Work placement reflective assessments and employability enhanced through highlighting graduate attributes.

Julie Dunne

Abstract


This study investigated the effect of activities to promote awareness of specific prioritised graduate attributes on the quality of reflection displayed in pharmacy student work-placement reflective blog assessments.

The paper focuses on the results from a thematic analysis of reflective writing assisted by NVivo software from a control and research group, using the a priori codes of ‘reflection’ and ‘graduate attributes’, as part of a Participatory Action Research study.

The findings show an increase in reflection associated with graduate attributes in the research group compared to the control group. More importantly, there is evidence of an increase in the variety of graduate attributes being discussed by the research group, with the specifically prioritised attributes featuring most frequently. Additionally, the research group were much more likely to explicitly identify the skill or attribute by name.

This shows that activities that emphasise graduate attributes within a curriculum in advance of entering an internship or work-placement can help students by providing a focal point to frame their work-placement experiences in their reflective assessments. Students have an increased tendency to frame their placement experiences in terms of graduate attributes, as well as core skills developed in the curriculum. This consequently broadens their reflection and advances their employability, particularly initially securing employment, through improved articulation and evidencing of their transferable skills. It also provides a means of assessing the development of graduate attributes, which is a challenging but necessary academic task in a modern professional curriculum.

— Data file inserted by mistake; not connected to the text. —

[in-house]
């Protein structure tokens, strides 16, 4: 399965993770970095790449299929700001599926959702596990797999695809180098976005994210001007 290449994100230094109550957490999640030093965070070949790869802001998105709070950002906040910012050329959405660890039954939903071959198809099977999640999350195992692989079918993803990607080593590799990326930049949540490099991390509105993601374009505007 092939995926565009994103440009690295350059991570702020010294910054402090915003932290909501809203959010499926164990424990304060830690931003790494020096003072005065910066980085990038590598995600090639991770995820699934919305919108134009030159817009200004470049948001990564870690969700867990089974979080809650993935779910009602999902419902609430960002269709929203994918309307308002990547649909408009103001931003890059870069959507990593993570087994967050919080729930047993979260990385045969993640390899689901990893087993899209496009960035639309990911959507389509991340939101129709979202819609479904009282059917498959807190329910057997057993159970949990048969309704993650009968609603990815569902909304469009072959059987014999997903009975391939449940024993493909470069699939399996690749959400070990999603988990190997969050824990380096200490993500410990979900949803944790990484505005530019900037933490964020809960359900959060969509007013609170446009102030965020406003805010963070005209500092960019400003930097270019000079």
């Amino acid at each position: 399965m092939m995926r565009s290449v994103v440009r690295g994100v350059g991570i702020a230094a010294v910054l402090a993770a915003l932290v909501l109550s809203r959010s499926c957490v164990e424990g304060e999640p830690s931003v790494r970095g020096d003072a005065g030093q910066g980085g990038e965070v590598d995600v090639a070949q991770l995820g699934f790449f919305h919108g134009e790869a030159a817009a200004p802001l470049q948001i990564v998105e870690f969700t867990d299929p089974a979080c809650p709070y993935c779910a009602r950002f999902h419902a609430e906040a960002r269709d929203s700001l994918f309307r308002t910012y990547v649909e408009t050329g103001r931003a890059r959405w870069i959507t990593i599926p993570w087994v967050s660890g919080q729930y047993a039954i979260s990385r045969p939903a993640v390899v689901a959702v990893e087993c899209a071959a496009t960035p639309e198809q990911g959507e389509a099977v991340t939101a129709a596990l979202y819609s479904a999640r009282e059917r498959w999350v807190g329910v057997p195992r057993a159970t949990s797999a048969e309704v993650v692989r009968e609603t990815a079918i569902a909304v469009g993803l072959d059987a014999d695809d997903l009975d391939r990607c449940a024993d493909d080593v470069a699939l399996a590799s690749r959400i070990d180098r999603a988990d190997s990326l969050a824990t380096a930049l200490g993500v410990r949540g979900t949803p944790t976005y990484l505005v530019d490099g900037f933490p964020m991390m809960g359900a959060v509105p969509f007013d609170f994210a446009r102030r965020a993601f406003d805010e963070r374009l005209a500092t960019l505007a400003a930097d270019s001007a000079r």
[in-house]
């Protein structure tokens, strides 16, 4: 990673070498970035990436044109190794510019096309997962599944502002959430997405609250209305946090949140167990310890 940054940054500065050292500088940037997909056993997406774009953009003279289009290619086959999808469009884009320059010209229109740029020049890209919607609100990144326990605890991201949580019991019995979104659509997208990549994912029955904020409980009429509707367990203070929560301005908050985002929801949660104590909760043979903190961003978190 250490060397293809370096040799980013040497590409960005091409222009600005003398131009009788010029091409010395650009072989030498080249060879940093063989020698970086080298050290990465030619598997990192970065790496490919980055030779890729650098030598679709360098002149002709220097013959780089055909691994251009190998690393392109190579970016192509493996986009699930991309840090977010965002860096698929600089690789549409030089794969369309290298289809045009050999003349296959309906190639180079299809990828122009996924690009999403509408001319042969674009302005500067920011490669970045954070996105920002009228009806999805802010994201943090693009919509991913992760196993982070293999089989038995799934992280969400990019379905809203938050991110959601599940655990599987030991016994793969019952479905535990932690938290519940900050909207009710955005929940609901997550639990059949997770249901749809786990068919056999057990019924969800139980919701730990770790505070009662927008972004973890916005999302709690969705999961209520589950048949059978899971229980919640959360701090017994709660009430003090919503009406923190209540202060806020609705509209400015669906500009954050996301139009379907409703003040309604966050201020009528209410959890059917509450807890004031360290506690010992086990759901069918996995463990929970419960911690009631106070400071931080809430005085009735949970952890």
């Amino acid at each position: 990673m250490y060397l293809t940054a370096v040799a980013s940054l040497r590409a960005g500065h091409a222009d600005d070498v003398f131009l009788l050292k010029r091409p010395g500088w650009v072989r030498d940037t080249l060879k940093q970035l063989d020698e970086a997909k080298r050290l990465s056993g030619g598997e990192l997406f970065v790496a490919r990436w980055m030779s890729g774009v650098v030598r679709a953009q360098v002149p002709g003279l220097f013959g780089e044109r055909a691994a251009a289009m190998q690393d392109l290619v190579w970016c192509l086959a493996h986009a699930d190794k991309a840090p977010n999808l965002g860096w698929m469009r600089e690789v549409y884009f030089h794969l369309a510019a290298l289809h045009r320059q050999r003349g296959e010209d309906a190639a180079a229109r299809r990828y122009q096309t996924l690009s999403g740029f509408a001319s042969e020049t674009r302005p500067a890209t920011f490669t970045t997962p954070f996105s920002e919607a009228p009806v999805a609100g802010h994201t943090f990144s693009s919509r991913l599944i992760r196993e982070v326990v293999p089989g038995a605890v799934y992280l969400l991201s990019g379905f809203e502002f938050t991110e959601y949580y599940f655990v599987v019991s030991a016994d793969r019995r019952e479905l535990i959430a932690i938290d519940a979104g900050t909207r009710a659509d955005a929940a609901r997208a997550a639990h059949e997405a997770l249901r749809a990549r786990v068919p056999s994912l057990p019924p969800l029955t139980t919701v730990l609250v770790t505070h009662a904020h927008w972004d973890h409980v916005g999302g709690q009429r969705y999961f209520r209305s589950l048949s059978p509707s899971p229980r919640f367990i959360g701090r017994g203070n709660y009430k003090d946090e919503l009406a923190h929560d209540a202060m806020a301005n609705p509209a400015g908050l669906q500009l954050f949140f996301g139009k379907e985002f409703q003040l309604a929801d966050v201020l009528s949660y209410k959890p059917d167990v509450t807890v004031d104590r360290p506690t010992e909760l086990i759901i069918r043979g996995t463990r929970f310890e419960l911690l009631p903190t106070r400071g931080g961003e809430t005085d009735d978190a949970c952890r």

Keywords


Graduate attributes, Work-placement, Reflective assessment, Thematic analysis, Employability, blog assessment

Full Text:

PDF

References


Baldwin, M. (2012). Participatory action research. London: SAGE.

Boud, D. J., Keogh, R., & Walker, D. (1985). Reflection: Turning Experience Into Learning: Kogan Page.

Boudreau, J. W., Boswell, W. R., & Judge, T. A. (2001). Effects of Personality on Executive Career Success in the United States and Europe. Journal of Vocational Behavior, 58(1), 53-81. doi:http://dx.doi.org/10.1006/jvbe.2000.1755

Chretien, K., Goldman, E., & Faselis, C. (2008). The reflective writing class blog: using technology to promote reflection and professional development. J Gen Intern Med, 23(12), 2066-2070. doi:10.1007/s11606-008-0796-5

Costa, P. T., Jr., & McCrae, R. R. (1992). Revised NEO Personality Inventory (NEO-PI-R) and NEO Five-Factor (NEO-FFI) Inventory professional manual: Odessa, FL: PAR.

DIT. (2013). DIT Graduate Attributes. Retrieved from http://www.dit.ie/lttc/aboutthelttc/lttcspotlight/ditgraduateattributes/.

Dunne, J. (2015). Participatory Action Research: Effect of Emphasising Graduate Attributes on Work-Placement Reflection. (MA in Higher Education), Dublin Institute of Technology Dublin.